Treatment Day 18: Saturday Autobiographical (on Wednesday).
May 11, 2011
The Saturday Autobiographical , back by popular demand. On Wednesday. Some have suggested a name-change, so it’s not so confusing when – as has been the case two out of three times – this recurring theme is published on a day other than Saturday. The person who made that suggestion was a recovering drug addict. Like I’m gonna take their advice. There’s only room for one cuckoo in this clock.
To review: three likes, three dislikes, with links, explanation and commentary. The sweet tea has never materialized, but you never know.
Same qualifications as always. It’s gimmicky. It’s hokey. It is fantastically self-indulgent. It’s not particularly creative – I’ve seen ads for law firms with more subtlety: “Call us, get rich. Don’t, and die a horrible and disfiguring death.” However, as I indicated last week, my shareholders demand page-views – you know how advertisers can be – so I’m gonna do it anyway. Editor’s Note: I have neither shareholders nor advertisers.
Three things I like:
1. The Beastie Boys: Three New York Jewish guys with punk roots who seemingly on a lark gave up punk and threw their collective hat in the fledgling hip-hop arena. If your goal is to master an artistic medium in which you are virtually an ethnic and racial outsider, achieve critical and commercial success, and do it all with tongue firmly planted in cheek, then these guys are your heroes. Archetypal, iconoclastic and ironic. Hip, goofy, and gifted. Their music will be studied for generations, even though we were never really sure if they were serious. The Beastie Boys are almost like a 20-year long episode of Punk’d. They also provided the theme song of my youth. And I did indeed have to fight…for my right…to Par-TAY.
2. Coffee: It’s all I have left, dammit!
3. Sir Winston Spencer Churchill: I have been an Anglophile most of my adult life, and he was the greatest Anglo of them all. He is the subject of William Manchester’s The Last Lion, a three-volume biography, during the writing of which Mr. Manchester passed away.
This man gets much of the credit – and deservedly so – for his countrymen’s stiff upper lip while London was bombed by the Nazis day and night during WWII. He recognized Hitler (discussed below) as a threat while most of Europe was still under his spell. He was a master of the language, and used that gift to steel his nation’s resolve during WWII. He could have been speaking for all of western civilization when he said:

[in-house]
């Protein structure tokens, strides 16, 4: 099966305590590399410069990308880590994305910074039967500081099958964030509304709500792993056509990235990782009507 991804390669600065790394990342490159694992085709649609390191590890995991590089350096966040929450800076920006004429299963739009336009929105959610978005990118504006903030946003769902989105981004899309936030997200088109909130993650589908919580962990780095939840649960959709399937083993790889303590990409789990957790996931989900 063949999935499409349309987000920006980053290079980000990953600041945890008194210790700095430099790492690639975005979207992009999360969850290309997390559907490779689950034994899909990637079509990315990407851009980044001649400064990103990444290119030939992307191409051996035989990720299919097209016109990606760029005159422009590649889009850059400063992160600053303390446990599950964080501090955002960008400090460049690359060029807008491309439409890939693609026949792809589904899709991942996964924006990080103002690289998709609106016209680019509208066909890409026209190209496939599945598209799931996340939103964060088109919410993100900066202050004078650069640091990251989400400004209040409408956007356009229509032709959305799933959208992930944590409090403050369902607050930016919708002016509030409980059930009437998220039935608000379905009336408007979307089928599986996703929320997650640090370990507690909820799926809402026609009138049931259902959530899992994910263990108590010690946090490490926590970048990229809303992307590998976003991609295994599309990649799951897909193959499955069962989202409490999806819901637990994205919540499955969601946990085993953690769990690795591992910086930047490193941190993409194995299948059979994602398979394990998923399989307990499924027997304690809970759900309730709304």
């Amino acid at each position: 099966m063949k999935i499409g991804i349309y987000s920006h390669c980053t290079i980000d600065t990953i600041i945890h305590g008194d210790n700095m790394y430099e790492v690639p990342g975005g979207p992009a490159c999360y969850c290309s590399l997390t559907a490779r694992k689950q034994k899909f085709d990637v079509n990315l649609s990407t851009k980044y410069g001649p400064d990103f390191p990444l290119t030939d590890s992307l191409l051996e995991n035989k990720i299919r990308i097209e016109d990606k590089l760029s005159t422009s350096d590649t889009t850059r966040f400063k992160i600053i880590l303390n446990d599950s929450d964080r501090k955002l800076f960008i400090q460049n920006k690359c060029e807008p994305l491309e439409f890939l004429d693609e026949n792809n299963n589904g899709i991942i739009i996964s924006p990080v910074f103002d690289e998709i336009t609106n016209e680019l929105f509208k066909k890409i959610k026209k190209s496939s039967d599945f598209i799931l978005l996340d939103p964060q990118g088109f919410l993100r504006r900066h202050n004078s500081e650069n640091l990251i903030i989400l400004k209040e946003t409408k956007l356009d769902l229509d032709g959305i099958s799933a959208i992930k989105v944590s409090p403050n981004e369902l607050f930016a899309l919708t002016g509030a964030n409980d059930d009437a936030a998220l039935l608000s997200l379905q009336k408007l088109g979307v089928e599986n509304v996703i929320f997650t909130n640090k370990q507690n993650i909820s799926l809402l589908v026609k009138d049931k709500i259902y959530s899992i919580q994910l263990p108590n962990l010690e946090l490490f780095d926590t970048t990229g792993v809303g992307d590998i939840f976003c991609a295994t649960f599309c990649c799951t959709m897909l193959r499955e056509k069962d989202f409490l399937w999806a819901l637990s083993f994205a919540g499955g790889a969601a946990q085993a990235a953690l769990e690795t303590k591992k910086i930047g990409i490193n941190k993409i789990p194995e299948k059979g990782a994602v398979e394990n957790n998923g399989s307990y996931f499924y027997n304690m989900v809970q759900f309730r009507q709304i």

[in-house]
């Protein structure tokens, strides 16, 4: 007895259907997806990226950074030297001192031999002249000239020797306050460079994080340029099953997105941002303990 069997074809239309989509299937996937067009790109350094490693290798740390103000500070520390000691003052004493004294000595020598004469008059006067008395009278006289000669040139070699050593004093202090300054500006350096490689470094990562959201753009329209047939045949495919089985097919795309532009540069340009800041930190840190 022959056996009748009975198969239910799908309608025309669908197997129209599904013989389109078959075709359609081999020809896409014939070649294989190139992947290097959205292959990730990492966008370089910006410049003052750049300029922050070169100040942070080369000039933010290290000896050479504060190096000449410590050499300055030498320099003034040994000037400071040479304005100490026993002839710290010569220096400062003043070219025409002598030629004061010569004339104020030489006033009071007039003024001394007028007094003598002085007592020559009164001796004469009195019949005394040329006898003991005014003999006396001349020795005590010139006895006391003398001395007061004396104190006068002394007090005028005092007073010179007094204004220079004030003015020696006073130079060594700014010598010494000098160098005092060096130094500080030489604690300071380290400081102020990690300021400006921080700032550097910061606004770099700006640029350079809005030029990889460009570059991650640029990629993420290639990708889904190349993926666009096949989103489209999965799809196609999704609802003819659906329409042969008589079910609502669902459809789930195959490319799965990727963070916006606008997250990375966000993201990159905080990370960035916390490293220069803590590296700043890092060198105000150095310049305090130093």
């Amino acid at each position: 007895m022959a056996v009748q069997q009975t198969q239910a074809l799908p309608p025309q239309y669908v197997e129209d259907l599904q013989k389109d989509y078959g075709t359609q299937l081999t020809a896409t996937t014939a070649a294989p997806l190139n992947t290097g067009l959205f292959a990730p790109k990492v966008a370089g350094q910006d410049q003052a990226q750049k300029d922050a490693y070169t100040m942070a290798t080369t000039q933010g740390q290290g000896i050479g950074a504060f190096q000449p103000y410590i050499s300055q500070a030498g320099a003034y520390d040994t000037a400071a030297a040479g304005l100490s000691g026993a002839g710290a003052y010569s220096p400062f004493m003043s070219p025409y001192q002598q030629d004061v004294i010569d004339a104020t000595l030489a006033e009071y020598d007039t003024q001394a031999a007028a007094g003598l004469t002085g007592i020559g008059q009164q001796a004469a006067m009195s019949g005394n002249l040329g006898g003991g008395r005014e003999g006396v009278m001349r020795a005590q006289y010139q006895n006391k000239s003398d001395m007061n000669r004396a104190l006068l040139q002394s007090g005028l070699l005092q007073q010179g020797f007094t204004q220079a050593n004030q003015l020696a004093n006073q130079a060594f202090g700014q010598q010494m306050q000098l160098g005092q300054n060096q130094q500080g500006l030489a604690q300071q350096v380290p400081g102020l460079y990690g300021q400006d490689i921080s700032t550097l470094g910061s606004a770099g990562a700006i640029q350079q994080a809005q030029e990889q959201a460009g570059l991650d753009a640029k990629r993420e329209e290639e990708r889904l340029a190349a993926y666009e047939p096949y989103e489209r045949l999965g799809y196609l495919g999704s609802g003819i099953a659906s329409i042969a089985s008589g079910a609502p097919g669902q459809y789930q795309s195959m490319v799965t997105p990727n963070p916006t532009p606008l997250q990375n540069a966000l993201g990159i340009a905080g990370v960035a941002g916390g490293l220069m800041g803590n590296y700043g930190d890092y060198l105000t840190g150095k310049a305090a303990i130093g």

… we shall fight in France, we shall fight on the seas and oceans, we shall fight with growing confidence and growing strength in the air, we shall defend our island, whatever the cost may be, we shall fight on the beaches, we shall fight on the landing grounds, we shall fight in the fields and in the streets, we shall fight in the hills; we shall never surrender.
And had a wit without match. An example is as follows:
Lady Astor: Mr. Churchill, if you were my husband, I would poison your drink.
SWC: My lady, if you were my wife, I would drink it.
Three things I unlike:
1. Hitler: Sometimes it’s good to cover the basics. You need this box checked to call yourself a member of civilization. It must be in your repertoire. I’m glad to get it out of the way, to be honest. Stalin, on the other hand? Misunderstood.
2. “Think Outside the Box:” Along with all the other overused expressions I object to in this space, this was a useful, clever expression for a time, but that time has long since passed. It’s greatest offense is overuse. It’s been used so often – so, so often – simply using the expression “think outside the box” demonstrates an inability to think outside the box. Irony of ironies, the expression is now very much inside the box. And it doesn’t work anyway.
3. Inanimate objects that hate me: They’re everywhere, things that are out to get me. Umbrellas and newspapers combined with wind are common offenders. Computers, video games, car parts. Electronics. Kids toys (some assembly required is Chinese for “stupid American with enormous hands never figure out toy ha ha”). Ikea, that diabolical little European instrument of torture, will get its own mention in a future Autobiographical. The worst part is that inanimate objects don’t scream when you beat them with a hammer or throw them at a wall, and they have a tendency to break your hand when you hit them. They are altogether unperturbed when you scream at them, and I have a feeling they are laughing at me on the inside when I get red in the face and shout incantations at them in an attempt to destroy them with a hex, or – failing that – at least shoot them with lasers from my eye-sockets. I came by this honestly. My Dad yells at objects, too. And my brother. I already see signs of it in my sons. The men in my family have a real feud with objects going on, but in fairness to us, they started it.